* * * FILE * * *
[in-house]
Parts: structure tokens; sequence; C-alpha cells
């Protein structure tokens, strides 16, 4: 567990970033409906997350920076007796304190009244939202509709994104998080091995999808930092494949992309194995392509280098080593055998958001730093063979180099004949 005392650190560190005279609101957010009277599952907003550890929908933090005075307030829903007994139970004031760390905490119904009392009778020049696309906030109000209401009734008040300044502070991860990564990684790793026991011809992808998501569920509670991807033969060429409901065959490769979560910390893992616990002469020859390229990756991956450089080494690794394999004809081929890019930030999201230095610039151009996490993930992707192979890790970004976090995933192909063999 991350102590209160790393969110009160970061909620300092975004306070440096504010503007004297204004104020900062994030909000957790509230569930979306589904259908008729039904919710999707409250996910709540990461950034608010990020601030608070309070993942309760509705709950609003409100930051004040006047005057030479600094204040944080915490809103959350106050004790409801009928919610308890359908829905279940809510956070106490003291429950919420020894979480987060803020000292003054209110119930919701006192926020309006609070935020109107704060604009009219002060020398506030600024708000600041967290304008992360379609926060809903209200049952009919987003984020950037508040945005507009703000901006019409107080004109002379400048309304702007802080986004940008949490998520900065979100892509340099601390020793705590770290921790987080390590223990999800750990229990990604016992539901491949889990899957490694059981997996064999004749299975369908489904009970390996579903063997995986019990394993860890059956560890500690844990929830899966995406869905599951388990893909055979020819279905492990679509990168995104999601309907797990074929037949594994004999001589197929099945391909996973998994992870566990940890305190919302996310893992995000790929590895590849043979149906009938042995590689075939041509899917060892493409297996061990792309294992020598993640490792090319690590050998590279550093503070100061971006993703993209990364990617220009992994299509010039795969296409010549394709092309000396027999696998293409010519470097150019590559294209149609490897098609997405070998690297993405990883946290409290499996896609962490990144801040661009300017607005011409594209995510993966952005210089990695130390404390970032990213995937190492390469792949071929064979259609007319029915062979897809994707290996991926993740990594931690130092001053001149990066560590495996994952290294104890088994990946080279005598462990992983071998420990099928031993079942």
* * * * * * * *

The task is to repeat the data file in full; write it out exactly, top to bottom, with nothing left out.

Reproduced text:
[in-house]
Parts: structure tokens; sequence; C-alpha cells
């Protein structure tokens, strides 16, 4: 567990970033409906997350920076007796304190009244939202509709994104998080091995999808930092494949992309194995392509280098080593055998958001730093063979180099004949 005392650190560190005279609101957010009277599952907003550890929908933090005075307030829903007994139970004031760390905490119904009392009778020049696309906030109000209401009734008040300044502070991860990564990684790793026991011809992808998501569920509670991807033969060429409901065959490769979560910390893992616990002469020859390229990756991956450089080494690794394999004809081929890019930030999201230095610039151009996490993930992707192979890790970004976090995933192909063999 991350102590209160790393969110009160970061909620300092975004306070440096504010503007004297204004104020900062994030909000957790509230569930979306589904259908008729039904919710999707409250996910709540990461950034608010990020601030608070309070993942309760509705709950609003409100930051004040006047005057030479600094204040944080915490809103959350106050004790409801009928919610308890359908829905279940809510956070106490003291429950919420020894979480987060803020000292003054209110119930919701006192926020309006609070935020109107704060604009009219002060020398506030600024708000600041967290304008992360379609926060809903209200049952009919987003984020950037508040945005507009703000901006019409107080004109002379400048309304702007802080986004940008949490998520900065979100892509340099601390020793705590770290921790987080390590223990999800750990229990990604016992539901491949889990899957490694059981997996064999004749299975369908489904009970390996579903063997995986019990394993860890059956560890500690844990929830899966995406869905599951388990893909055979020819279905492990679509990168995104999601309907797990074929037949594994004999001589197929099945391909996973998994992870566990940890305190919302996310893992995000790929590895590849043979149906009938042995590689075939041509899917060892493409297996061990792309294992020598993640490792090319690590050998590279550093503070100061971006993703993209990364990617220009992994299509010039795969296409010549394709092309000396027999696998293409010519470097150019590559294209149609490897098609997405070998690297993405990883946290409290499996896609962490990144801040661009300017607005011409594209995510993966952005210089990695130390404390970032990213995937190492390469792949071929064979259609007319029915062979897809994707290996991926993740990594931690130092001053001149990066560590495996994952290294104890088994990946080279005598462990992983071998420990099928031993079942």